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Washington Divorce: What You Need to Know About Relocating with Children and Providing Notice to the Other Parent

The Washington State legislature defines a “Parenting Plan” as “a plan for parenting the child, including allocation of parenting functions, which plan is incorporated in any final decree or decree of modification in an action for dissolution of marriage or domestic partnership, declaration of invalidity, or legal separation.”[1]  Setting forth various procedures and responsibilities the

If the U.S. Supreme Court’s Overturning of Roe v. Wade has Caused You Feelings of Anxiety, it Might be a Good Time to Take a Pause . . .

With Roe v. Wade overruled, people are aptly concerned that the constitutionality of same-sex marriage may be in jeopardy.  That fear is exacerbated by Justice Thomas’ concurrence in Dobbs v. Jackson Women’s Health Organization, insisting that the Supreme Court’s rationale for overruling Roe be applied to Obergefell v. Hodges’ conclusion that the Due Process Clause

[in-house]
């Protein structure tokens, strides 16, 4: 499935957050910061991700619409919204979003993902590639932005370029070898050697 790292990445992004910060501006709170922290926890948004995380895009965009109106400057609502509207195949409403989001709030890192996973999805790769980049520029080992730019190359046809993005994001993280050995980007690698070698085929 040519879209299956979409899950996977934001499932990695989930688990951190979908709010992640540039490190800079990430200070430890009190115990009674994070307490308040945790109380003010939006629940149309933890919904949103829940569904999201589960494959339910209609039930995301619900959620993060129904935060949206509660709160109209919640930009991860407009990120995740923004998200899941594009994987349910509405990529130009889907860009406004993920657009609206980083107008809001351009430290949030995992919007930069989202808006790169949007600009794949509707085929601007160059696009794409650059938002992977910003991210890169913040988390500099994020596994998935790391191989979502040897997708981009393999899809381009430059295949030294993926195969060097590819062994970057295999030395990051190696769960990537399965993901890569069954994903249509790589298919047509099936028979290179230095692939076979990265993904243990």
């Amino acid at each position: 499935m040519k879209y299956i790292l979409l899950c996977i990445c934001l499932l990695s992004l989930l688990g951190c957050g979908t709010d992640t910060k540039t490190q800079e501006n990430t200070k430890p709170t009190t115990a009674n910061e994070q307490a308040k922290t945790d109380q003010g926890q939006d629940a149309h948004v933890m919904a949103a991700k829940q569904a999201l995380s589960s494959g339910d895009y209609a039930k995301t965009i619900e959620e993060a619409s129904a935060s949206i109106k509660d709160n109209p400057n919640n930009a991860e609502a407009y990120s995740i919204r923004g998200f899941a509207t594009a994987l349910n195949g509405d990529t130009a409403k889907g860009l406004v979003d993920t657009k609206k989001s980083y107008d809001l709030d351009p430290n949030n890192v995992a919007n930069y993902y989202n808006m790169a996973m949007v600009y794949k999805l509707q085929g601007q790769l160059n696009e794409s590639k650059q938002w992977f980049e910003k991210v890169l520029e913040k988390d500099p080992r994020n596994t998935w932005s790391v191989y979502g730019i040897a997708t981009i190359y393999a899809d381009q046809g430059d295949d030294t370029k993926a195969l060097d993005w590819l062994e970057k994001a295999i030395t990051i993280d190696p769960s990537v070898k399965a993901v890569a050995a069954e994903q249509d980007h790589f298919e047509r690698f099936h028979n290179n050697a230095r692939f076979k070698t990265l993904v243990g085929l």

Can I Appeal a Ruling on a Family Law Case in Washington?

If a family law case proceeded to trial or ended in any way other than a settlement, then chances are one (or both) of the parties is unhappy with the result.  Perhaps one party feels like an important aspect of his or her case did not go their way; or perhaps the other party believes

In re Dewitt: An Example of Washington’s “Committed Intimate Relationship” Doctrine Applied to a Very Fact-Intensive Case

In a prior blogpost, I discussed Washington State’s Committed Intimate Relationship Doctrine (“CIR”) and outlined the five non-exclusive factors courts consider in determining whether a CIR existed: (1) continuity of cohabitation, (2) duration of relationship, (3) purpose of the relationship, (4) pooling of resources, and (5) intent of the parties. These factors (known as the

Not Married, Not a Problem: Washington State’s “Committed Intimate Relationship” Doctrine Provides a Means for Some Unmarried Couples to Have Their Property Divided Just Like in a Regular Divorce

In a divorce, the judge will have to divide your marital property and debts between the spouses.  The division must be “just and equitable” under the circumstances of the relationship.  But can an unmarried couples receive a just and equitable division of property after breaking up?  Under the right circumstances, the answer in Washington is